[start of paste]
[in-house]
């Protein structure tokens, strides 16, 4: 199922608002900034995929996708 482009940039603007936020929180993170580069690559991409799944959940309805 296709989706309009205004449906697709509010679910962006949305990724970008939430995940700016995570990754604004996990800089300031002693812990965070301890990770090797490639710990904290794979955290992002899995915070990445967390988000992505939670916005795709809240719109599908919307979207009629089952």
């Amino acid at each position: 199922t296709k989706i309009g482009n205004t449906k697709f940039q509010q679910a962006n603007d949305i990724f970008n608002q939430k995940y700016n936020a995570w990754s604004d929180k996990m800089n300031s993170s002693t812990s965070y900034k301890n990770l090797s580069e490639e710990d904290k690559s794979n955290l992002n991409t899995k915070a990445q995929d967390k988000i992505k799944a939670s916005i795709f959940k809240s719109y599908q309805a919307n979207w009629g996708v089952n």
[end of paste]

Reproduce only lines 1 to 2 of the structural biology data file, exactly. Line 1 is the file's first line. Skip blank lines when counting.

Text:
[in-house]
């Protein structure tokens, strides 16, 4: 199922608002900034995929996708 482009940039603007936020929180993170580069690559991409799944959940309805 296709989706309009205004449906697709509010679910962006949305990724970008939430995940700016995570990754604004996990800089300031002693812990965070301890990770090797490639710990904290794979955290992002899995915070990445967390988000992505939670916005795709809240719109599908919307979207009629089952």